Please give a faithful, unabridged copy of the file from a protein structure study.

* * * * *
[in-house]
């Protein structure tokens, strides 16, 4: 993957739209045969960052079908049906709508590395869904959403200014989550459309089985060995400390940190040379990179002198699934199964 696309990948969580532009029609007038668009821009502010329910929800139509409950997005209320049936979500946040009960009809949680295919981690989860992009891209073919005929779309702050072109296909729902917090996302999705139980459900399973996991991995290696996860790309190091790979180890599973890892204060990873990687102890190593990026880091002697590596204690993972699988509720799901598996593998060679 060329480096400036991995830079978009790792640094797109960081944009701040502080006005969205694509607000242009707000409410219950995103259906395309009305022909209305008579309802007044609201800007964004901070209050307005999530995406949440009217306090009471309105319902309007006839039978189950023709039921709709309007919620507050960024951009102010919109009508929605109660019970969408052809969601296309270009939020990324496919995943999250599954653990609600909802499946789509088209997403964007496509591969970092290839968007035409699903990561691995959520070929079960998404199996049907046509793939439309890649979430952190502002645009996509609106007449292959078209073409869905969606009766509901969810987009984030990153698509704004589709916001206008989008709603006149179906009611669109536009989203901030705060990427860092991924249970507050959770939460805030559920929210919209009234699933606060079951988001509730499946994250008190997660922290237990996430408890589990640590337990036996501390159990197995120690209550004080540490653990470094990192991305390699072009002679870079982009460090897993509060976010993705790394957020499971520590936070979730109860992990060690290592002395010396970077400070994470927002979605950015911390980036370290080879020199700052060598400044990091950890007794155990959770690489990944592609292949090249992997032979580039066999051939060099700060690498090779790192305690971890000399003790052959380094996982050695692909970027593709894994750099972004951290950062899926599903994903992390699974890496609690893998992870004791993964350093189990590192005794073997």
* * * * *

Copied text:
[in-house]
């Protein structure tokens, strides 16, 4: 993957739209045969960052079908049906709508590395869904959403200014989550459309089985060995400390940190040379990179002198699934199964 696309990948969580532009029609007038668009821009502010329910929800139509409950997005209320049936979500946040009960009809949680295919981690989860992009891209073919005929779309702050072109296909729902917090996302999705139980459900399973996991991995290696996860790309190091790979180890599973890892204060990873990687102890190593990026880091002697590596204690993972699988509720799901598996593998060679 060329480096400036991995830079978009790792640094797109960081944009701040502080006005969205694509607000242009707000409410219950995103259906395309009305022909209305008579309802007044609201800007964004901070209050307005999530995406949440009217306090009471309105319902309007006839039978189950023709039921709709309007919620507050960024951009102010919109009508929605109660019970969408052809969601296309270009939020990324496919995943999250599954653990609600909802499946789509088209997403964007496509591969970092290839968007035409699903990561691995959520070929079960998404199996049907046509793939439309890649979430952190502002645009996509609106007449292959078209073409869905969606009766509901969810987009984030990153698509704004589709916001206008989008709603006149179906009611669109536009989203901030705060990427860092991924249970507050959770939460805030559920929210919209009234699933606060079951988001509730499946994250008190997660922290237990996430408890589990640590337990036996501390159990197995120690209550004080540490653990470094990192991305390699072009002679870079982009460090897993509060976010993705790394957020499971520590936070979730109860992990060690290592002395010396970077400070994470927002979605950015911390980036370290080879020199700052060598400044990091950890007794155990959770690489990944592609292949090249992997032979580039066999051939060099700060690498090779790192305690971890000399003790052959380094996982050695692909970027593709894994750099972004951290950062899926599903994903992390699974890496609690893998992870004791993964350093189990590192005794073997």